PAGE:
She also offers helpful correctives when it comes to reading Scripture together (Are you reading just to know more, or is it transforming your heart?) and the purpose of gathering together (Is your primary purpose friendships or helping one another experience life change?).
One of my favorite parts of the book is Barton's corrective about "strangers" that feels especially poignant in light of recent news. She recommends the discipline of inner hospitality—a way to welcome "the other" and listen to his or her perspective. Whether welcoming people of different ages, ethnicities, or denominations, we could all learn to welcome others with this kind of openness. In fact, the church could lead the way in showing the world that it's possible to be unified in diversity.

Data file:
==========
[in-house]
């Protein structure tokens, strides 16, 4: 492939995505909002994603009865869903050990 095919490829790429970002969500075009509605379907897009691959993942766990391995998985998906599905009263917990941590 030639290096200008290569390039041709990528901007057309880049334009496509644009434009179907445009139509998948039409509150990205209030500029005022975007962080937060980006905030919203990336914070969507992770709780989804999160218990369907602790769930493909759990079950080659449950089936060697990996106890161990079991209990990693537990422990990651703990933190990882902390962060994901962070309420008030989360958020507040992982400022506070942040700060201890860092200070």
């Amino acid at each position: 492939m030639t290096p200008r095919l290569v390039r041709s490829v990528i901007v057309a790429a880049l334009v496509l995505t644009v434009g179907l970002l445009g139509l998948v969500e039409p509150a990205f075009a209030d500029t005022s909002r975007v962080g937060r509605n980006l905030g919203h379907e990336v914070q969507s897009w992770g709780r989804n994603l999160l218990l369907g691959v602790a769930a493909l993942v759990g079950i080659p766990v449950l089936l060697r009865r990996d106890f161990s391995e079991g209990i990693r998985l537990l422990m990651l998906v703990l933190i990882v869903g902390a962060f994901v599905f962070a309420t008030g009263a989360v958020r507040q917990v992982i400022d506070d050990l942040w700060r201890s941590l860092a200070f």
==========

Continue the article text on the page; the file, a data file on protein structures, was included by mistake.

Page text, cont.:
This book is perfect for anyone in small-group ministry, and could even be used by a dedicated small group looking to go deeper together. Each chapter has personal reflection questions and great questions and exercises for a group to work through together. For the group that's constantly saying, "I wish we could go deeper," this book is the answer. Life Together in Christ points the way to deeper community, deeper connection with God, and deeper mission. While it's attainable for those willing to do the work, those content with mediocre small-group experiences won't have the passion to pursue it.
—Amy Jackson is managing editor of SmallGroups.com.